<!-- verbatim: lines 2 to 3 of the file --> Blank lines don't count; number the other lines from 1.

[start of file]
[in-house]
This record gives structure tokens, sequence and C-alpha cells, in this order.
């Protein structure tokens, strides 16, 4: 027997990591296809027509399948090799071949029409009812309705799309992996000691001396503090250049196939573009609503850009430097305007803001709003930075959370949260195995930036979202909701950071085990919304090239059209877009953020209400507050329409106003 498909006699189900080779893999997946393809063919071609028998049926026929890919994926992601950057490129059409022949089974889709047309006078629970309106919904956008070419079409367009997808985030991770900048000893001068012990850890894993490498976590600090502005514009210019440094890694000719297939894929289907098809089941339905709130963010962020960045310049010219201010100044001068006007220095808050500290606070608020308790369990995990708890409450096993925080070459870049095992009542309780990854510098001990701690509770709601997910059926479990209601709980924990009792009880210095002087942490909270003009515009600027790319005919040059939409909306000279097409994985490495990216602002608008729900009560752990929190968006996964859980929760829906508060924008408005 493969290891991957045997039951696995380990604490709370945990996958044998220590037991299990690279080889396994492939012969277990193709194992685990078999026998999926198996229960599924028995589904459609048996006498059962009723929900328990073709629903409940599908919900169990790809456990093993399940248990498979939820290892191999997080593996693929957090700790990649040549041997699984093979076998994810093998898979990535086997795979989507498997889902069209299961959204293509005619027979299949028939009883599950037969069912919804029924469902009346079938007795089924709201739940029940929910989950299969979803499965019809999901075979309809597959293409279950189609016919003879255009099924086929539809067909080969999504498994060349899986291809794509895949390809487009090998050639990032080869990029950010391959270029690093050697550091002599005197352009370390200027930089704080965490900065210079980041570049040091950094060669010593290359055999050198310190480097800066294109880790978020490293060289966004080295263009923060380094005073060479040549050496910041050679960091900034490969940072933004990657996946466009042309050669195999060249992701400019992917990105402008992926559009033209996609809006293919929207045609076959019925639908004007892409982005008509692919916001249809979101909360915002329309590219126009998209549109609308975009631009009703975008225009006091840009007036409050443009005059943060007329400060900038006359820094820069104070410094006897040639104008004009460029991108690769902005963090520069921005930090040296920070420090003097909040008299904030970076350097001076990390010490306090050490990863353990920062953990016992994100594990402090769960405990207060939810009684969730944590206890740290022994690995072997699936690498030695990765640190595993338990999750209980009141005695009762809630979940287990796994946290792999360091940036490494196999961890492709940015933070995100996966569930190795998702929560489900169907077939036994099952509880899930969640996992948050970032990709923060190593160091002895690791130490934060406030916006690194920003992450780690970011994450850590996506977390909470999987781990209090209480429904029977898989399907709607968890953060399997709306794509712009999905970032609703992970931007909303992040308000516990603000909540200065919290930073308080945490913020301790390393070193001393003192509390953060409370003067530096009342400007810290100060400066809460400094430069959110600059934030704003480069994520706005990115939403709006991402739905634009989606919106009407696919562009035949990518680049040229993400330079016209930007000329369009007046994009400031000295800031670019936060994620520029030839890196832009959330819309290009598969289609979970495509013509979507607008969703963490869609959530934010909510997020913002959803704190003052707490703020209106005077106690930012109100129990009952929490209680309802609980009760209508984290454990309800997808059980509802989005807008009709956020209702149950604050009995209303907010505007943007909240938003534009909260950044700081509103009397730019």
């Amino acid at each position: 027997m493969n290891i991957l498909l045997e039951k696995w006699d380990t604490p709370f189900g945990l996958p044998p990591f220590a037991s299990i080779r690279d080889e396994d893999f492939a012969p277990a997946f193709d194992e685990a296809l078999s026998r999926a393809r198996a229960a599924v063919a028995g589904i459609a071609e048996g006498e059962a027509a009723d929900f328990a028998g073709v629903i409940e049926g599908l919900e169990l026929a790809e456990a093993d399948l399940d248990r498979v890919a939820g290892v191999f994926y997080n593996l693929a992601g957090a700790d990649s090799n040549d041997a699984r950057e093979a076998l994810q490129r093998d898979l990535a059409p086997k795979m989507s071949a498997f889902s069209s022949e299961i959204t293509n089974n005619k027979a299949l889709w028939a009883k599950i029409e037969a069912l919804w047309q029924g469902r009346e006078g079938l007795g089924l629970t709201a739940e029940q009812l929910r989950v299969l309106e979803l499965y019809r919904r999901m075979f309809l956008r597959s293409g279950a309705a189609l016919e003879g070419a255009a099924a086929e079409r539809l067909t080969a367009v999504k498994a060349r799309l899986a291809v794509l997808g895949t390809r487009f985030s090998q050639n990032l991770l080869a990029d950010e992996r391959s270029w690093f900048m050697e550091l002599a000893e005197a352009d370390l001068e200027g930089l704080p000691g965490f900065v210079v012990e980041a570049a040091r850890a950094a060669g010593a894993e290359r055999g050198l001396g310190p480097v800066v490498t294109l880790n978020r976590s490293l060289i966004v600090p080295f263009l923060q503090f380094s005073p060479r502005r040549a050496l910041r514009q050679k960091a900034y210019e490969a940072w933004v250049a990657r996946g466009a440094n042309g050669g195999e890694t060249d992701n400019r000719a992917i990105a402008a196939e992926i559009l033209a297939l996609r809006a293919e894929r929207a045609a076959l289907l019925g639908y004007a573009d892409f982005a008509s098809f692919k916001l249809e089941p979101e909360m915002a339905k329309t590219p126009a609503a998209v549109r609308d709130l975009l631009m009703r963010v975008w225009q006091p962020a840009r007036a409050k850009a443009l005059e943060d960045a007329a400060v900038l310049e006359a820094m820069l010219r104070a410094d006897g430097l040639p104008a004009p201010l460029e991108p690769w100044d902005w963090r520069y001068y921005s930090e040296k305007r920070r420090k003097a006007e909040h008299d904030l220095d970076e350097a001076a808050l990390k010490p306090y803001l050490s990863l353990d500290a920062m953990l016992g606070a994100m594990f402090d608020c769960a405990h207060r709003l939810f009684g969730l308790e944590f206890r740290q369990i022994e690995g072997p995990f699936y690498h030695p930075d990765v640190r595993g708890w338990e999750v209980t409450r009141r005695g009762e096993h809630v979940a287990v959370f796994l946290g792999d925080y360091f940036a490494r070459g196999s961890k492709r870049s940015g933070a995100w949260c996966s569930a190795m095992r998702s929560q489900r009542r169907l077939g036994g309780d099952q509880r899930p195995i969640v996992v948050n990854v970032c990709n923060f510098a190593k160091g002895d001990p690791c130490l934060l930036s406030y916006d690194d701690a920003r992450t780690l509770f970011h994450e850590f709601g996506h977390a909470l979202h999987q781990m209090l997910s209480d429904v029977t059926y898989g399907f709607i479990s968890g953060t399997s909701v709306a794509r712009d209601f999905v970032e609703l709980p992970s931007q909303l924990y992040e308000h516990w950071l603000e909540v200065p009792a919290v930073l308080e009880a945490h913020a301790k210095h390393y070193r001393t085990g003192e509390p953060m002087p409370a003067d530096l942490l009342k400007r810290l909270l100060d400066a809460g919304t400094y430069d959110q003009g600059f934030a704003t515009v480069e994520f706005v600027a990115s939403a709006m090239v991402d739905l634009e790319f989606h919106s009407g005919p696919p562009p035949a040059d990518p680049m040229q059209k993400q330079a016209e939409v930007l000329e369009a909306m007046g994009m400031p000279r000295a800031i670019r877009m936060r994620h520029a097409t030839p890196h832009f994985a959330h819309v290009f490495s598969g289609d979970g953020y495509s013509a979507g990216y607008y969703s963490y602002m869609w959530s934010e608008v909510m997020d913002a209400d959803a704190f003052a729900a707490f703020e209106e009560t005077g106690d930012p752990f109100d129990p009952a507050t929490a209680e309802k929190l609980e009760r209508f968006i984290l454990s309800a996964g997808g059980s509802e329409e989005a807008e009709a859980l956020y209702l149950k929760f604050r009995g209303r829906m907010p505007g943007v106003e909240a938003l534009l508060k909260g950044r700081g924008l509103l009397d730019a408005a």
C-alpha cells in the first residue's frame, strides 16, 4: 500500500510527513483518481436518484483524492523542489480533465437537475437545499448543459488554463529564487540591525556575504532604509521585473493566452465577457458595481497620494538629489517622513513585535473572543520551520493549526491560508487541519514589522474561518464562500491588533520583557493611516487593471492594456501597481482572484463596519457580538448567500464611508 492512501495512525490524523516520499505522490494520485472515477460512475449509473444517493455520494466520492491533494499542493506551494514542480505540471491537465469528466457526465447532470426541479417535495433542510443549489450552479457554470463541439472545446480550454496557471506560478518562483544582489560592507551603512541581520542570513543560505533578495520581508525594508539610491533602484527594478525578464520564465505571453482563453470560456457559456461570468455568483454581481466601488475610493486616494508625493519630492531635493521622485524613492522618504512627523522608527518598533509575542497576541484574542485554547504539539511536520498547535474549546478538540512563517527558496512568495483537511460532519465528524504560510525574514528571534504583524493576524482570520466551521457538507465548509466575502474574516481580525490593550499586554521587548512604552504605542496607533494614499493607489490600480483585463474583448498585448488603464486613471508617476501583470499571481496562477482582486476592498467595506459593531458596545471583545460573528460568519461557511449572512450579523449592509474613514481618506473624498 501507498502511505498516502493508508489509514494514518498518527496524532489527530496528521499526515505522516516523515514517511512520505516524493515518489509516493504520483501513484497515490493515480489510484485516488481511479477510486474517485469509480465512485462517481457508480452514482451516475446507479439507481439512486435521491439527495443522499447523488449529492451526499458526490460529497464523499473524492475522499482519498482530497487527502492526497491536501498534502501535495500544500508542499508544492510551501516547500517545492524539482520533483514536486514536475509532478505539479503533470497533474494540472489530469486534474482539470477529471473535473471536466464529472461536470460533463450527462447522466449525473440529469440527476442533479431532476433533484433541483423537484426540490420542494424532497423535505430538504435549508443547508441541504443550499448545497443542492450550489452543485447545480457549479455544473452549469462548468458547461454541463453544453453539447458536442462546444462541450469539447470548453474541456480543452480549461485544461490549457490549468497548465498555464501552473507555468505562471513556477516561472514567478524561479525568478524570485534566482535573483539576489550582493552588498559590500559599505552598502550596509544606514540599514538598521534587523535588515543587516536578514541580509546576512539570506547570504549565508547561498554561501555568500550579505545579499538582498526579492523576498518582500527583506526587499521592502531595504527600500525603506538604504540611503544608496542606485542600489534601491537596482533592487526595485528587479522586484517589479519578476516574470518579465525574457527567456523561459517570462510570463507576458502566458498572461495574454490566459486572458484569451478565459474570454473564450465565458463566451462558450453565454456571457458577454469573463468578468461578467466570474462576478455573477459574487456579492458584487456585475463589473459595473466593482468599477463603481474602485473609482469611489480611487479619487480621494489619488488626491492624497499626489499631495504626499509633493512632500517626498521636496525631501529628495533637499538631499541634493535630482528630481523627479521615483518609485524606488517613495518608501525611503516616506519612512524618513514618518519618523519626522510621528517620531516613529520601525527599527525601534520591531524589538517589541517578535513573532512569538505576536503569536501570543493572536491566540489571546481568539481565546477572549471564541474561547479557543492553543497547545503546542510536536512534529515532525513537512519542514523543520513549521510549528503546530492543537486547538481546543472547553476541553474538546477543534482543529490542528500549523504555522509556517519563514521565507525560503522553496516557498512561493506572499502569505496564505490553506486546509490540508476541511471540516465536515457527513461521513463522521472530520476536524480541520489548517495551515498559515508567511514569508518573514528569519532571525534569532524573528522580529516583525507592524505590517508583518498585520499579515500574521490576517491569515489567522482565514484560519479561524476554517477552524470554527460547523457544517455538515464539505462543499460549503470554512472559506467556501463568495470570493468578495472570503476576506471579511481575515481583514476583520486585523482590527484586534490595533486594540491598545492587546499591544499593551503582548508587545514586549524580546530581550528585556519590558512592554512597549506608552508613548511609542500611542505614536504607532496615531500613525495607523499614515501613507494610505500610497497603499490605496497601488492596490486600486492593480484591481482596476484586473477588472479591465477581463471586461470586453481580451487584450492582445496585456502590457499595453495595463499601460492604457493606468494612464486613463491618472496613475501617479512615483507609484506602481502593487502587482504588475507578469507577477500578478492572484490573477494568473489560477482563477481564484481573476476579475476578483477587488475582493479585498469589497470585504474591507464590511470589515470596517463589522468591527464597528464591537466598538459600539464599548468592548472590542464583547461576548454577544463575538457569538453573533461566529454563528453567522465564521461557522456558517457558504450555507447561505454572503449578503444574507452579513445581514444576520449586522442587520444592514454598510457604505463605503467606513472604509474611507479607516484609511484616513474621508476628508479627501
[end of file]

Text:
This record gives structure tokens, sequence and C-alpha cells, in this order.
């Protein structure tokens, strides 16, 4: 027997990591296809027509399948090799071949029409009812309705799309992996000691001396503090250049196939573009609503850009430097305007803001709003930075959370949260195995930036979202909701950071085990919304090239059209877009953020209400507050329409106003 498909006699189900080779893999997946393809063919071609028998049926026929890919994926992601950057490129059409022949089974889709047309006078629970309106919904956008070419079409367009997808985030991770900048000893001068012990850890894993490498976590600090502005514009210019440094890694000719297939894929289907098809089941339905709130963010962020960045310049010219201010100044001068006007220095808050500290606070608020308790369990995990708890409450096993925080070459870049095992009542309780990854510098001990701690509770709601997910059926479990209601709980924990009792009880210095002087942490909270003009515009600027790319005919040059939409909306000279097409994985490495990216602002608008729900009560752990929190968006996964859980929760829906508060924008408005 493969290891991957045997039951696995380990604490709370945990996958044998220590037991299990690279080889396994492939012969277990193709194992685990078999026998999926198996229960599924028995589904459609048996006498059962009723929900328990073709629903409940599908919900169990790809456990093993399940248990498979939820290892191999997080593996693929957090700790990649040549041997699984093979076998994810093998898979990535086997795979989507498997889902069209299961959204293509005619027979299949028939009883599950037969069912919804029924469902009346079938007795089924709201739940029940929910989950299969979803499965019809999901075979309809597959293409279950189609016919003879255009099924086929539809067909080969999504498994060349899986291809794509895949390809487009090998050639990032080869990029950010391959270029690093050697550091002599005197352009370390200027930089704080965490900065210079980041570049040091950094060669010593290359055999050198310190480097800066294109880790978020490293060289966004080295263009923060380094005073060479040549050496910041050679960091900034490969940072933004990657996946466009042309050669195999060249992701400019992917990105402008992926559009033209996609809006293919929207045609076959019925639908004007892409982005008509692919916001249809979101909360915002329309590219126009998209549109609308975009631009009703975008225009006091840009007036409050443009005059943060007329400060900038006359820094820069104070410094006897040639104008004009460029991108690769902005963090520069921005930090040296920070420090003097909040008299904030970076350097001076990390010490306090050490990863353990920062953990016992994100594990402090769960405990207060939810009684969730944590206890740290022994690995072997699936690498030695990765640190595993338990999750209980009141005695009762809630979940287990796994946290792999360091940036490494196999961890492709940015933070995100996966569930190795998702929560489900169907077939036994099952509880899930969640996992948050970032990709923060190593160091002895690791130490934060406030916006690194920003992450780690970011994450850590996506977390909470999987781990209090209480429904029977898989399907709607968890953060399997709306794509712009999905970032609703992970931007909303992040308000516990603000909540200065919290930073308080945490913020301790390393070193001393003192509390953060409370003067530096009342400007810290100060400066809460400094430069959110600059934030704003480069994520706005990115939403709006991402739905634009989606919106009407696919562009035949990518680049040229993400330079016209930007000329369009007046994009400031000295800031670019936060994620520029030839890196832009959330819309290009598969289609979970495509013509979507607008969703963490869609959530934010909510997020913002959803704190003052707490703020209106005077106690930012109100129990009952929490209680309802609980009760209508984290454990309800997808059980509802989005807008009709956020209702149950604050009995209303907010505007943007909240938003534009909260950044700081509103009397730019």